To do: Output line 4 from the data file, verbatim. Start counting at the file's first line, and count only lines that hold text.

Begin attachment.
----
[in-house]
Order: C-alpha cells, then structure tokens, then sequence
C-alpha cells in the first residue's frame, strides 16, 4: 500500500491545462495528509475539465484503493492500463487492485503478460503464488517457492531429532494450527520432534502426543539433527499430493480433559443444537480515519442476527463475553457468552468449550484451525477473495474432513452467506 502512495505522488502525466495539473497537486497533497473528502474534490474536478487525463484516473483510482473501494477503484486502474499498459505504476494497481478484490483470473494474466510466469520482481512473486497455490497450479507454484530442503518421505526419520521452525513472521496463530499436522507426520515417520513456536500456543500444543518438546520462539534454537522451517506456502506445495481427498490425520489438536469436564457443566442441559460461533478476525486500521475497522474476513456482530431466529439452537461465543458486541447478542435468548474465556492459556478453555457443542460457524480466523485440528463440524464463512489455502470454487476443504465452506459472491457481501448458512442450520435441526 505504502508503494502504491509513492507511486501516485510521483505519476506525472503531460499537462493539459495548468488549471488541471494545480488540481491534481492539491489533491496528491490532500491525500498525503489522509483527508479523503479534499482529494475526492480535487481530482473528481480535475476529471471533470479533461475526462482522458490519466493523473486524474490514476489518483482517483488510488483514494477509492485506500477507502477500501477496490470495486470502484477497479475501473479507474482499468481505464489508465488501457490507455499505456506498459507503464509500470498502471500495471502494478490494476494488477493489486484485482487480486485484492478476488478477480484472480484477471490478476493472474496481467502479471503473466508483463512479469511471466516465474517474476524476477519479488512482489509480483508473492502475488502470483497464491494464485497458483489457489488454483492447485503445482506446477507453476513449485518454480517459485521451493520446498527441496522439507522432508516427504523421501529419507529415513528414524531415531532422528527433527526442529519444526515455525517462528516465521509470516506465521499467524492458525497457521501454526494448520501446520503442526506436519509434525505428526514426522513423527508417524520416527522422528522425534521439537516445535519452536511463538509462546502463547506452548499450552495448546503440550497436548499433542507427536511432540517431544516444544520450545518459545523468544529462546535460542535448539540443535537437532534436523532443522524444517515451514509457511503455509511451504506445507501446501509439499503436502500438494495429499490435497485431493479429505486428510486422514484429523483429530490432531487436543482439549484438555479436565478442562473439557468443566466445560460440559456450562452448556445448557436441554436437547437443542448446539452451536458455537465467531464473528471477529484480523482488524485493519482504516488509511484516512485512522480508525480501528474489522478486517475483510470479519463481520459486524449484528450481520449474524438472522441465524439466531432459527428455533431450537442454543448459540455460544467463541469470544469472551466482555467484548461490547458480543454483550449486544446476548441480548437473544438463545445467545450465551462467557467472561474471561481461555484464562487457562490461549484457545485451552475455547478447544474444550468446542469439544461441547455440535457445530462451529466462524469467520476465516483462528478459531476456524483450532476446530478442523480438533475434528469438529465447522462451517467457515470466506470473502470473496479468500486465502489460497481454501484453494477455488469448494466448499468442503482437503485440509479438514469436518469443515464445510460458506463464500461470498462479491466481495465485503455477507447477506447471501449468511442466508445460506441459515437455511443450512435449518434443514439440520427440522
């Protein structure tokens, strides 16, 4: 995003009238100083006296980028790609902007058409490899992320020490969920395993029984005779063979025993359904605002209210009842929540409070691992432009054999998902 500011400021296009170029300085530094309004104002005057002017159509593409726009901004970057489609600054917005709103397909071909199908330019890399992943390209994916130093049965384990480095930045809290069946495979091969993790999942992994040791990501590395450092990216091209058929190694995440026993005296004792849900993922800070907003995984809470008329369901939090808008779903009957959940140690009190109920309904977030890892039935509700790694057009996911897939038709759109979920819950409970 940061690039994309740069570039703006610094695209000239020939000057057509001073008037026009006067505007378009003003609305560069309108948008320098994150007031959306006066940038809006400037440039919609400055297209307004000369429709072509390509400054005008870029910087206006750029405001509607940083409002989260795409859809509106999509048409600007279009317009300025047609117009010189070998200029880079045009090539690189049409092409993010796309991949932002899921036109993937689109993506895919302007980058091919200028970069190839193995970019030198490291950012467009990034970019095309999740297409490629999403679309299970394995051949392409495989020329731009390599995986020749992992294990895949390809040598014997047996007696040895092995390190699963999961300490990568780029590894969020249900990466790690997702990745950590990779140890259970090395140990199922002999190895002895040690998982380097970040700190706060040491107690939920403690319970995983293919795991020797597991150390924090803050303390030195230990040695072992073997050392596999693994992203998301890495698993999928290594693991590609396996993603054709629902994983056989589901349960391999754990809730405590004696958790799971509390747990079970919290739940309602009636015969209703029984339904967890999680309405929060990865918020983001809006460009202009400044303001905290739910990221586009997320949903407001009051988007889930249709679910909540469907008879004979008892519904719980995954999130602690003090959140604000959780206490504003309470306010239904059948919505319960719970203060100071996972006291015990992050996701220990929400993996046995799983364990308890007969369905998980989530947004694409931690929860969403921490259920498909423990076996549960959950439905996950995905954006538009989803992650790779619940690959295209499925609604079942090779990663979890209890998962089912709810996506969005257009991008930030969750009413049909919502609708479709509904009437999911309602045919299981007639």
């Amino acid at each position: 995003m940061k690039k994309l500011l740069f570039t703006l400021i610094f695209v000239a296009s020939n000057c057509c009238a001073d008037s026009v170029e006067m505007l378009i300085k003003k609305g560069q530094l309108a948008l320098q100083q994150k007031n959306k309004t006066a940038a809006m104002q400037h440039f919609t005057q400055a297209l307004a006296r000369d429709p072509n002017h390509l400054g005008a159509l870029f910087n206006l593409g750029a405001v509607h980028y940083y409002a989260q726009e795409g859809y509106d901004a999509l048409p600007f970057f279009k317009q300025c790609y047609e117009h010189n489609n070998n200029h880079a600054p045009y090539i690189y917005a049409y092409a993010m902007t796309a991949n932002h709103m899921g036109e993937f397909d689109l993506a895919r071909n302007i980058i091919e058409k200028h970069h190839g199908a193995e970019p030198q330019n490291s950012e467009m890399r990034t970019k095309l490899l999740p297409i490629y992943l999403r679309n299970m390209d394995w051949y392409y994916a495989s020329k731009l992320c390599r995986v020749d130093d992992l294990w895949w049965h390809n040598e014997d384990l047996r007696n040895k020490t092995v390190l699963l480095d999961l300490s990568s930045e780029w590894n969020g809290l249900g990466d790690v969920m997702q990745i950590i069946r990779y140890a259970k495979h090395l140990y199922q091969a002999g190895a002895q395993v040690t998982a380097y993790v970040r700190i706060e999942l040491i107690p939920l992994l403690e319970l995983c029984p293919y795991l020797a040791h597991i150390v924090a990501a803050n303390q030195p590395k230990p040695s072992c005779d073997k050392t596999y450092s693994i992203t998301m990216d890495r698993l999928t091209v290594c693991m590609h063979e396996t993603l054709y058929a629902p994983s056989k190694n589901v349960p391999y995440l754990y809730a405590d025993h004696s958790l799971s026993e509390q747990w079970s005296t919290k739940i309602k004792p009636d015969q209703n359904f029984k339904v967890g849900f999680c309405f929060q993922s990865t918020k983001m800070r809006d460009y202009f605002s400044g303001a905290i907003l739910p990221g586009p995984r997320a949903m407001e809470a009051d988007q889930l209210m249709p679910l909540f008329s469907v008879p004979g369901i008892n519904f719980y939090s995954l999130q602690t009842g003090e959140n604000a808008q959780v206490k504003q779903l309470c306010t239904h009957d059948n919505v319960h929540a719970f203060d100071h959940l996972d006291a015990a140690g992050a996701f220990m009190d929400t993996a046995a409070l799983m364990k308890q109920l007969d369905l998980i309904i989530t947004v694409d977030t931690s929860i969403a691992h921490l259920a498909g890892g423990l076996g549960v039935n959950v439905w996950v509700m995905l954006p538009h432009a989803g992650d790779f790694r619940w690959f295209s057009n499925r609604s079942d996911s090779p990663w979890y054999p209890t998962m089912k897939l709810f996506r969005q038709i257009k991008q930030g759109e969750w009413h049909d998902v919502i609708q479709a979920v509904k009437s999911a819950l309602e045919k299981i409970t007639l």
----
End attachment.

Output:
């Protein structure tokens, strides 16, 4: 995003009238100083006296980028790609902007058409490899992320020490969920395993029984005779063979025993359904605002209210009842929540409070691992432009054999998902 500011400021296009170029300085530094309004104002005057002017159509593409726009901004970057489609600054917005709103397909071909199908330019890399992943390209994916130093049965384990480095930045809290069946495979091969993790999942992994040791990501590395450092990216091209058929190694995440026993005296004792849900993922800070907003995984809470008329369901939090808008779903009957959940140690009190109920309904977030890892039935509700790694057009996911897939038709759109979920819950409970 940061690039994309740069570039703006610094695209000239020939000057057509001073008037026009006067505007378009003003609305560069309108948008320098994150007031959306006066940038809006400037440039919609400055297209307004000369429709072509390509400054005008870029910087206006750029405001509607940083409002989260795409859809509106999509048409600007279009317009300025047609117009010189070998200029880079045009090539690189049409092409993010796309991949932002899921036109993937689109993506895919302007980058091919200028970069190839193995970019030198490291950012467009990034970019095309999740297409490629999403679309299970394995051949392409495989020329731009390599995986020749992992294990895949390809040598014997047996007696040895092995390190699963999961300490990568780029590894969020249900990466790690997702990745950590990779140890259970090395140990199922002999190895002895040690998982380097970040700190706060040491107690939920403690319970995983293919795991020797597991150390924090803050303390030195230990040695072992073997050392596999693994992203998301890495698993999928290594693991590609396996993603054709629902994983056989589901349960391999754990809730405590004696958790799971509390747990079970919290739940309602009636015969209703029984339904967890999680309405929060990865918020983001809006460009202009400044303001905290739910990221586009997320949903407001009051988007889930249709679910909540469907008879004979008892519904719980995954999130602690003090959140604000959780206490504003309470306010239904059948919505319960719970203060100071996972006291015990992050996701220990929400993996046995799983364990308890007969369905998980989530947004694409931690929860969403921490259920498909423990076996549960959950439905996950995905954006538009989803992650790779619940690959295209499925609604079942090779990663979890209890998962089912709810996506969005257009991008930030969750009413049909919502609708479709509904009437999911309602045919299981007639």